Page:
(Host) Commentator Nick Boke has discovered that the roots of Americans’ acquisitive propensities go back a lot farther than he thought they did.
(Boke) The traffic on Interstate 91 isn’t bumper to bumper, but it’s a far cry from years ago, when I’d sometimes not see another car for miles. Then I get to West Lebanon’s shopping strip where the cars are bumper to bumper. And in the stores, it’s bumper to bumper people. These pale by comparison, of course, with other parts of this country. My wife and I just returned from the San Francisco Bay Area, where the freeways are jammed, and there’s a line at every cash register.
What have we done, I find myself asking. Everybody seems in a mad rush to get and to go. Whatever happened to quieter times, more human-scale times, less dependent on technology, speed and acquisition?
Writers from the past, however, remind us we’ve been on this road for a long time. Consider Matthew Arnold, in his 1869 book Culture and Anarchy. He bemoans the “every man for himself ethos” that dominates his England. He laments an increasingly mechanized and thing-oriented world, in which technology is almost deified. Half a century earlier, the poet William Wordsworth penned the famous lines, “The world is too much with us; late and soon, getting and spending we lay waste our powers. Little we see in nature that is ours.” He wrote this a quarter century before the first railroad train went twelve miles in 53 minutes.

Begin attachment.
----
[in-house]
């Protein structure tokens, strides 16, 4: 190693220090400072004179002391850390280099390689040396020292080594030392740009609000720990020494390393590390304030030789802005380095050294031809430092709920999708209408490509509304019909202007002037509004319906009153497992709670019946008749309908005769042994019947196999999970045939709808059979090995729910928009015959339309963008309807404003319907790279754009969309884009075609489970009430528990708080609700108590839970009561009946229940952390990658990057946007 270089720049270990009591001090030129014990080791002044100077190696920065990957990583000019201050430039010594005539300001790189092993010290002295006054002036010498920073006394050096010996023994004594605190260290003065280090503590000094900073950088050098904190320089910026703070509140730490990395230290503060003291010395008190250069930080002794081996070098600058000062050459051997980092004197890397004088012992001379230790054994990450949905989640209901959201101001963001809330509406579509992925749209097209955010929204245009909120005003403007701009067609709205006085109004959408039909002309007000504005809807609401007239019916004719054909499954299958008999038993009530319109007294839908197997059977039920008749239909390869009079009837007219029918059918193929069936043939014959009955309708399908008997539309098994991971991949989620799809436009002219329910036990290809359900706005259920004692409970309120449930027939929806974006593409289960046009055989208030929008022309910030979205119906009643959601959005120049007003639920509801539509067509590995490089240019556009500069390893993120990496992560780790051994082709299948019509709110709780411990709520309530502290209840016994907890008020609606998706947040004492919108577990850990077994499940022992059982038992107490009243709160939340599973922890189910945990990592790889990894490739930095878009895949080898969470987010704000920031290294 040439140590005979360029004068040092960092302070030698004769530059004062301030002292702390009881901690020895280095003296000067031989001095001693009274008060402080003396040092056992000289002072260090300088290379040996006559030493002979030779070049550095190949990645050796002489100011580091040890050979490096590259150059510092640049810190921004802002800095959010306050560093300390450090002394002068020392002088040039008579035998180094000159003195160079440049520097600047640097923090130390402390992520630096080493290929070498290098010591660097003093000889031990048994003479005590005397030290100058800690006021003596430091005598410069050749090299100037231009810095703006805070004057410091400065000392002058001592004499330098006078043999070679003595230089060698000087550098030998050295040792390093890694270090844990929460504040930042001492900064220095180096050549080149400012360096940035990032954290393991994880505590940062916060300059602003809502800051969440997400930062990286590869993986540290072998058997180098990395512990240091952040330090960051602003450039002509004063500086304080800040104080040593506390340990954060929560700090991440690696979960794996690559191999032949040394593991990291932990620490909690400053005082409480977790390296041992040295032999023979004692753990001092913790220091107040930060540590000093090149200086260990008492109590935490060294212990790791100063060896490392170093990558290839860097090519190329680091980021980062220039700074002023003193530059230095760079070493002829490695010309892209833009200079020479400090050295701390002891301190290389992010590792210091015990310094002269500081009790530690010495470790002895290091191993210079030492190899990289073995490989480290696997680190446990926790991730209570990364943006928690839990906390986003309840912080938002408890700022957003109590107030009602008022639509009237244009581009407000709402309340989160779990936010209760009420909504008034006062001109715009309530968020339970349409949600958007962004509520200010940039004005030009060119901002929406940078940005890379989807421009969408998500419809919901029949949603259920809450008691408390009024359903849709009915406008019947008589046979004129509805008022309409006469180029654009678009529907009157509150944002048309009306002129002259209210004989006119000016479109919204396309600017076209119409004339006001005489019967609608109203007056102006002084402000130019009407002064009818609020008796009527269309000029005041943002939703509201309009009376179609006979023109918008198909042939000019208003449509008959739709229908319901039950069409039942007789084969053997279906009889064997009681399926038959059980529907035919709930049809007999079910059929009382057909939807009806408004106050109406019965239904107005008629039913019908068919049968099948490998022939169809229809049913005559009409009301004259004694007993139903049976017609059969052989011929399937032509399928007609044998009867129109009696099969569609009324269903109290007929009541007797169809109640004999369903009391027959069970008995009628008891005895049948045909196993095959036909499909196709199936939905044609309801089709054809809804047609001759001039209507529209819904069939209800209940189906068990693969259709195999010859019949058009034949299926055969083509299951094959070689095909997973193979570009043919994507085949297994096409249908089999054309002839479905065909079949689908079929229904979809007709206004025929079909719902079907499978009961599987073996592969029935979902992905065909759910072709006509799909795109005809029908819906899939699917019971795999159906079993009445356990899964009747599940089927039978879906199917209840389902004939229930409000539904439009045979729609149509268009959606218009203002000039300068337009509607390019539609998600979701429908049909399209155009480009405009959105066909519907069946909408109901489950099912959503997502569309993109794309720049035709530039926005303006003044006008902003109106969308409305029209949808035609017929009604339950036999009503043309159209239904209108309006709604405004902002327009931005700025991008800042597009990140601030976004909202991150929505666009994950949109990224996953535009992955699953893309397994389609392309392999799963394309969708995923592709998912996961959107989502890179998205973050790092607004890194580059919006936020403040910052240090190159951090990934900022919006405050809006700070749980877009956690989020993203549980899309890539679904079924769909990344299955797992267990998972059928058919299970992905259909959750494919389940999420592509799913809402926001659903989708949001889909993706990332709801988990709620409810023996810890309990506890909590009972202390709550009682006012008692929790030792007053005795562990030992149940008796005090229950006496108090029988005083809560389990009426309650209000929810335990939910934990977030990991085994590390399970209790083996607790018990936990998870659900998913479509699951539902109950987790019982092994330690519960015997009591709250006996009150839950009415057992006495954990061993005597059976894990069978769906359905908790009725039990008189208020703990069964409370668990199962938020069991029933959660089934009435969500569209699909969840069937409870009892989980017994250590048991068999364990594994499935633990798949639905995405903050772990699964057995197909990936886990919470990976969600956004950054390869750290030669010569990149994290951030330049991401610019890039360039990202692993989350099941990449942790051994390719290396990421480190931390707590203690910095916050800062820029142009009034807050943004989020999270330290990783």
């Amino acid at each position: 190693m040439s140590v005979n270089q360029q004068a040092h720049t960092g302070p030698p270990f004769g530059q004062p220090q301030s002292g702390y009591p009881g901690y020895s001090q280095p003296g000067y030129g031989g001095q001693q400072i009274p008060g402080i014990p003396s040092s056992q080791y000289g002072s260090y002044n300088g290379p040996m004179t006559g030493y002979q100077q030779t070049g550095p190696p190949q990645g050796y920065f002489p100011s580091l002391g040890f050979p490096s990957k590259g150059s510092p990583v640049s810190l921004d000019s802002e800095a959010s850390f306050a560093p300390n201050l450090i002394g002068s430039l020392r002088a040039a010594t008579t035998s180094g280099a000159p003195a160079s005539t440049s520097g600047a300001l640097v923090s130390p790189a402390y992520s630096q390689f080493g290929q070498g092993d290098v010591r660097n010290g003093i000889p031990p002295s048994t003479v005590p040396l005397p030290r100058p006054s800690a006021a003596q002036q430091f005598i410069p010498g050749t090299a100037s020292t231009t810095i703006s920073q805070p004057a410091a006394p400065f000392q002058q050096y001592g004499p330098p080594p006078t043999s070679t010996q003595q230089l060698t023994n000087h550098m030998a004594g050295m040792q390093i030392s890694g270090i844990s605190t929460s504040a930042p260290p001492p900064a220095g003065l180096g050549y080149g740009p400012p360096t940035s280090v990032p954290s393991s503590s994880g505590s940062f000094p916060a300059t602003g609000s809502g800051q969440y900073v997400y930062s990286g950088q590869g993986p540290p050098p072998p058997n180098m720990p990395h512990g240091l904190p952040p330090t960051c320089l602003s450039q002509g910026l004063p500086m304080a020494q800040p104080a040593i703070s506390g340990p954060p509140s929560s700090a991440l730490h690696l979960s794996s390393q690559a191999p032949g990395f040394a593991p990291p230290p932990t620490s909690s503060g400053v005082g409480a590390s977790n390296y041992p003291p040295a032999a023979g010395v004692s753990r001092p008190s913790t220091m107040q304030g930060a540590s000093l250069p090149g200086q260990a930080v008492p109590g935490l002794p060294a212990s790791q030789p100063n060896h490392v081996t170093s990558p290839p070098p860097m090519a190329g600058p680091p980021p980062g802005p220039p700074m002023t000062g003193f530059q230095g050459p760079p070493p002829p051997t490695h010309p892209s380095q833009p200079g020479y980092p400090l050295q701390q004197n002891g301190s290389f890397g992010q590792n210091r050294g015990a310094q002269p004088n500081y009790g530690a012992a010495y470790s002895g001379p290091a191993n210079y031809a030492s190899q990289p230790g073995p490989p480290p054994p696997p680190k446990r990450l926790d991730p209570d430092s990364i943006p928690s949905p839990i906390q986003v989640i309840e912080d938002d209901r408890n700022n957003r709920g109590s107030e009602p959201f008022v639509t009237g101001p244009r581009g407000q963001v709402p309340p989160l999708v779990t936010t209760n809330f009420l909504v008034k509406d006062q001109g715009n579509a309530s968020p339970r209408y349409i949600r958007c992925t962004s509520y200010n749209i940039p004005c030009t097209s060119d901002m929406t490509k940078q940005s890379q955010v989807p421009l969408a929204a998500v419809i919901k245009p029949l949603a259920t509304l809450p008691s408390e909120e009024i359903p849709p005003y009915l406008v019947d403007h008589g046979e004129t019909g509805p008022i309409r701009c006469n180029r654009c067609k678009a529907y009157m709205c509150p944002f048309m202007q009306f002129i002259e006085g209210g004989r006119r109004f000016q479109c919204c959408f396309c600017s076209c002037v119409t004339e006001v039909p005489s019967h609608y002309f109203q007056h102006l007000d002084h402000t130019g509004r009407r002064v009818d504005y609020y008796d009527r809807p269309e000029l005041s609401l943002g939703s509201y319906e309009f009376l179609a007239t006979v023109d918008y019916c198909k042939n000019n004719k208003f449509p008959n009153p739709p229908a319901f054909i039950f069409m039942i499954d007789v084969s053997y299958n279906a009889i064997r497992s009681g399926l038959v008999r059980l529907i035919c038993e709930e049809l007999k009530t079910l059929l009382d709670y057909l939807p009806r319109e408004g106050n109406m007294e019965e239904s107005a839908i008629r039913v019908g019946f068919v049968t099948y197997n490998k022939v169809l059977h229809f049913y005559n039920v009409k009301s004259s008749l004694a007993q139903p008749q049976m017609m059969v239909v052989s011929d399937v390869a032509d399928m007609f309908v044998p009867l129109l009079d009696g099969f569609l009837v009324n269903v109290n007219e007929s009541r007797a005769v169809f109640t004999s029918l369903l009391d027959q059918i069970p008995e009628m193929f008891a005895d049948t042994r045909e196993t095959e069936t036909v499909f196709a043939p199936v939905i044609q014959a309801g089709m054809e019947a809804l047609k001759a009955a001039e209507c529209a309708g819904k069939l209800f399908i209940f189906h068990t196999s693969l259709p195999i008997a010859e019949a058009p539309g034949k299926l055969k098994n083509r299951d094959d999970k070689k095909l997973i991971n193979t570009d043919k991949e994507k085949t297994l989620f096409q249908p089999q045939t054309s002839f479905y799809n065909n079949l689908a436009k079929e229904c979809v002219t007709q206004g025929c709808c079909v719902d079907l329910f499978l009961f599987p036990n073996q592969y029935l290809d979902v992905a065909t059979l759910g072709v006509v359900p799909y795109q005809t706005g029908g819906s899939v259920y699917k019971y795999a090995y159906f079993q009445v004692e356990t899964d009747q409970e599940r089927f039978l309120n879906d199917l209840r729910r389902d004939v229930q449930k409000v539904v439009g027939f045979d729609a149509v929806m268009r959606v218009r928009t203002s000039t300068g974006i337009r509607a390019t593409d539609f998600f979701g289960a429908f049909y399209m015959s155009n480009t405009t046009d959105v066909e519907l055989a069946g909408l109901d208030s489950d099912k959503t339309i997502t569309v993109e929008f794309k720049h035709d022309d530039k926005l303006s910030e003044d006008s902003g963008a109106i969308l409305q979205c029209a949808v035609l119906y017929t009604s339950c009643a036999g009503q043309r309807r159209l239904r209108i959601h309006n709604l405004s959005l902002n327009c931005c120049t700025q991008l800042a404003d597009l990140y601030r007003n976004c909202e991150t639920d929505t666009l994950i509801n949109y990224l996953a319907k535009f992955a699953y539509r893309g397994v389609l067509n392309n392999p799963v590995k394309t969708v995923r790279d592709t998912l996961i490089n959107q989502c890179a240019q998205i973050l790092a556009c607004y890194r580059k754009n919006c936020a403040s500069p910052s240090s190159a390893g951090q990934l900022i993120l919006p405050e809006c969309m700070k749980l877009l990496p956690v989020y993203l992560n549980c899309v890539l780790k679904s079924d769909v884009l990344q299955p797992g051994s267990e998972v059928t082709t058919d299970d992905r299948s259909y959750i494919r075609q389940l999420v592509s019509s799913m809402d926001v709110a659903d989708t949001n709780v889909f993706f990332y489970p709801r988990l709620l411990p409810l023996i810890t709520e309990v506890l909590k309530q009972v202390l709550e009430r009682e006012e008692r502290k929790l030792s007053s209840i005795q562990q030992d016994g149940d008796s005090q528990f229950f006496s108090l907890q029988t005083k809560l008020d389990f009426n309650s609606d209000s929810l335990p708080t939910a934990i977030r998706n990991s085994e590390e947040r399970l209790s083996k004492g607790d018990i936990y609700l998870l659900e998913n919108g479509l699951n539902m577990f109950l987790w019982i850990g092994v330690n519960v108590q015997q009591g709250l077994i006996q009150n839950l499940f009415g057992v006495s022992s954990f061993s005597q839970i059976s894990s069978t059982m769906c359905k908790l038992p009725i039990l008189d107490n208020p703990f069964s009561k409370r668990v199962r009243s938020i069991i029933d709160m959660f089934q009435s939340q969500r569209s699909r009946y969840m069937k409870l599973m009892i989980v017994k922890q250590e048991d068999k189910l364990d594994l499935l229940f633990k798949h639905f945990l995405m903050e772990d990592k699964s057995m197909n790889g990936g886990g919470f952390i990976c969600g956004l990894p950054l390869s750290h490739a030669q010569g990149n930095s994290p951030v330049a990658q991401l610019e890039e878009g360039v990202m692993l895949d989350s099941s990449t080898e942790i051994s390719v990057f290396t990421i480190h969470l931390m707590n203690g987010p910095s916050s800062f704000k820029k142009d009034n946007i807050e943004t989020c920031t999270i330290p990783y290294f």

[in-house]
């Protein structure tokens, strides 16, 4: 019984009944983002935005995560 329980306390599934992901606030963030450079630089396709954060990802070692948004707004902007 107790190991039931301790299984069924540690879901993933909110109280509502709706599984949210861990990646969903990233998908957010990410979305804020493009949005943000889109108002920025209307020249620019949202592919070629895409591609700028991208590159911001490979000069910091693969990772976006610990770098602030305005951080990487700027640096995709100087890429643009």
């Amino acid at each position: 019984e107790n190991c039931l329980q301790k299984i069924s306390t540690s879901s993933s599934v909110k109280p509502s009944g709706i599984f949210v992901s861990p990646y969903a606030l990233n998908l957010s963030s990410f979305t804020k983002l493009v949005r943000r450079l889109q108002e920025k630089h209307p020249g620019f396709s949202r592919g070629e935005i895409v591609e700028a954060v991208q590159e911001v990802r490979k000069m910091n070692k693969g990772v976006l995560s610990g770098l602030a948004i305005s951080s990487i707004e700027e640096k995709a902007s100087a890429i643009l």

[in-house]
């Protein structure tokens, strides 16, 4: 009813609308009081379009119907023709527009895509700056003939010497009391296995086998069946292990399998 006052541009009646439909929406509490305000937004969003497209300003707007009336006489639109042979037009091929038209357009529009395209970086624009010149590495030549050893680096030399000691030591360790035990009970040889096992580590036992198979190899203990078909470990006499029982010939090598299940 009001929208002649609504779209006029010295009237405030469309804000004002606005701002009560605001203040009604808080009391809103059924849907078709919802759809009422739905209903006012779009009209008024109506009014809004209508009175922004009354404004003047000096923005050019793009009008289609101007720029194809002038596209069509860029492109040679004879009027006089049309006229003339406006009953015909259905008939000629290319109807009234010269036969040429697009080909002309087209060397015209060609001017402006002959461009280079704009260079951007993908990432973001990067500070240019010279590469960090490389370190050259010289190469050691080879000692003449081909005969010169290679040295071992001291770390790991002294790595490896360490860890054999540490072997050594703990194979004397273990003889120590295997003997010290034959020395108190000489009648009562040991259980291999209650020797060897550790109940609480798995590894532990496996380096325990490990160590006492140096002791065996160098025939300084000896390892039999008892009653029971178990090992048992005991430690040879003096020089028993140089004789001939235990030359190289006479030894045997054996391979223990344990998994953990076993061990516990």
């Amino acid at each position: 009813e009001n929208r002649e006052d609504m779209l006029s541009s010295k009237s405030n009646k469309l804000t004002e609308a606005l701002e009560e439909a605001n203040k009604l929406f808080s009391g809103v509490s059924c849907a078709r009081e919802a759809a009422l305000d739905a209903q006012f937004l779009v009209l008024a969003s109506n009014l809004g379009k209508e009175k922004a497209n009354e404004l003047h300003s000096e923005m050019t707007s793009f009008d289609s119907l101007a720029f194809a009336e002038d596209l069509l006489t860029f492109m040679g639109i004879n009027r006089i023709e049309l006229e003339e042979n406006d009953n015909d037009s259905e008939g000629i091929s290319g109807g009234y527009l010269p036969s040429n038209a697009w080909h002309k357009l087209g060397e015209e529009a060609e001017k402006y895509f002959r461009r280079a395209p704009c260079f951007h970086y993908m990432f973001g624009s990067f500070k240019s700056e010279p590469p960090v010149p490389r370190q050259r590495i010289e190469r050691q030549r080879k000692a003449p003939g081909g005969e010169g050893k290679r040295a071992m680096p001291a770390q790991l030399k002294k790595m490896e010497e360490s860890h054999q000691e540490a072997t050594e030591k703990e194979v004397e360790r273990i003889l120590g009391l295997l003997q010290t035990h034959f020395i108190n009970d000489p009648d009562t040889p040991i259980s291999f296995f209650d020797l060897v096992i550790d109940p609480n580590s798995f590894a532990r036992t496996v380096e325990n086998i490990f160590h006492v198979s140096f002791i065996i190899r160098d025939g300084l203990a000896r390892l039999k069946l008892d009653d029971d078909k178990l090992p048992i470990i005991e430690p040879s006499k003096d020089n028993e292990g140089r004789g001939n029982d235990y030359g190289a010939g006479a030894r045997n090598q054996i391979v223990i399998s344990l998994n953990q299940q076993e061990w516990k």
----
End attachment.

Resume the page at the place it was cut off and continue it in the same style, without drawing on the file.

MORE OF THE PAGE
But to really understand how long Western civilization’s been on this path, let’s go back to the mid-seventeenth century writings of French scientist, mathematician and philosopher Blaise Pascal. Arnold and Wordsworth describe the behaviors that dominate our shopping malls and highways. Pascal explains them.
In several of his Pensees, he examines the human propensity to seek meaning through activity, rather than through contemplation. This causes people, as he puts it, to enjoy the chase more than the quarry. People love what he calls “noise and stir,” causing us to risk, to gamble, to seek wealth and fame.
Pascal accepts this love of action, motion and pursuit as part of the human condition. But he issues a stern warning, one that we would do well to heed as we speed up the interstate to buy a new DVD player.
He writes that seeking excitement is fine, if we seek it only as a diversion. The problems arise when we behave as though possessing the object of our quest would really make us happy.
This is what Wordsworth and Arnold lament – the coming into being of a society premised on the idea that “getting and spending” and technology for technology’s sake will bring happiness.
Again, Pascal offers insight. He writes, “I have discovered that the unhappiness of men arises from one single fact: that they cannot sit quietly in their own chamber.” We might do well to give sitting quietly a try. If nothing else, there’d be less traffic on the way to the mall.
This is Nick Boke in Weathersfield.
Nick Boke is a reading consultant and freelance writer who lives in Weathersfield. He spoke from our studio in Norwich.